Wavin QuickStream is a groundbreaking siphonic roof drainage system that revolutionizes flood prevention and protects buildings from water damage. It can be customized and seamlessly integrated into any architectural design, ensuring efficient rainwater management for a variety of applications, including commercial buildings, industrial facilities, airports, stadiums, and other large roofs. The QuickStream solution help prevents mitigate water damage in the following ways:
- High-efficiency rainwater removal: Wavin QuickStream utilizes siphonic technology to efficiently remove rainwater from rooftops, unlike traditional gravity drainage systems that rely on slopes and gravity. Siphonic systems create a vacuum effect that rapidly draws water into the drainage pipes, minimizing the time rainwater spends on the roof and reducing the risk of flooding.
- Mitigation of water damage and flood prevention: By swiftly and effectively removing rainwater from roofs, Wavin QuickStream mitigates the risk of water damage to buildings. Standing water on rooftops can lead to leaks, structural damage, and even collapse in extreme cases. Wavin QuickStream’s rapid drainage ensures that roofs remain free from excessive water weight, reducing the potential for costly water-related damage due to rooftop flooding. This is especially important for businesses and critical infrastructure that cannot afford downtime due to flooding.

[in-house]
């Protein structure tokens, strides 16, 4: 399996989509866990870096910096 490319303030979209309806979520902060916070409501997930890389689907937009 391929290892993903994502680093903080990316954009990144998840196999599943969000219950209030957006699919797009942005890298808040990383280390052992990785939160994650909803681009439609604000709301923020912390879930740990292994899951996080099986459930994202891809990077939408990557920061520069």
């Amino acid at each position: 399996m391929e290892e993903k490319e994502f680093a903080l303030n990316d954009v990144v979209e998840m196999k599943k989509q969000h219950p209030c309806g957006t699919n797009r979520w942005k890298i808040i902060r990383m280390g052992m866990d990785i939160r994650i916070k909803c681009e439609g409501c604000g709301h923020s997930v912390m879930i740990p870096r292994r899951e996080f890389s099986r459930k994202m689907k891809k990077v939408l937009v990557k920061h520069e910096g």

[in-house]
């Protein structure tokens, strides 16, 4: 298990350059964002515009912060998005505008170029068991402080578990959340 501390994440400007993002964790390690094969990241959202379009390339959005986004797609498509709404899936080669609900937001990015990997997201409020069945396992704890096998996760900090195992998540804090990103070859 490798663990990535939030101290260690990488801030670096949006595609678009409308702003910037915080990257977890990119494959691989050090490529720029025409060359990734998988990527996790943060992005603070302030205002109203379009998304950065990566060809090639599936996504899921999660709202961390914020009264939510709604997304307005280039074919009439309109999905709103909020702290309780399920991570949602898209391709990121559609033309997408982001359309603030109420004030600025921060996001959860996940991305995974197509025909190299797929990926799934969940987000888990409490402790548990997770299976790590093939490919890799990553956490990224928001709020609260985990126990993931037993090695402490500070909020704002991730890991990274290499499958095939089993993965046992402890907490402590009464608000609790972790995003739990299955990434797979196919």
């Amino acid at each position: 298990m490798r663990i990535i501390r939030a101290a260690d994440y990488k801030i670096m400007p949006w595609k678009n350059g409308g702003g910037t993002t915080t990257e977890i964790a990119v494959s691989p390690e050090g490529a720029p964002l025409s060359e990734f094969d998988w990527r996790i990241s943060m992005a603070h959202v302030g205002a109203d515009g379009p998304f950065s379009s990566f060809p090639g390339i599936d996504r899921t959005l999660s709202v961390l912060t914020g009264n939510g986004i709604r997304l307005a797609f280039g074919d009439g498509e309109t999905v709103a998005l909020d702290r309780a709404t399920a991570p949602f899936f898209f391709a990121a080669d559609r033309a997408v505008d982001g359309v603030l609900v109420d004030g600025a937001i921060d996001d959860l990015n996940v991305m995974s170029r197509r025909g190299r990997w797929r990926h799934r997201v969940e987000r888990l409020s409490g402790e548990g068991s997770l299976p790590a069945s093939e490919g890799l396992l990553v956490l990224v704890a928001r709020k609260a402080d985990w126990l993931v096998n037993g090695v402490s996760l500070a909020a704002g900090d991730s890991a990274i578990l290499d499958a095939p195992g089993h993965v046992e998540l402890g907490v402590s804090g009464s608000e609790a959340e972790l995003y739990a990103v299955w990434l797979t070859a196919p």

- Seamless integration: Wavin QuickStream integrates seamlessly with other Wavin’s comprehensive stormwater management solutions, such as Wavin Aquacell, providing a holistic approach to flood prevention. This ensures that water is efficiently managed from rooftops to the ground, reducing the burden on stormwater drainage systems and preventing overflows.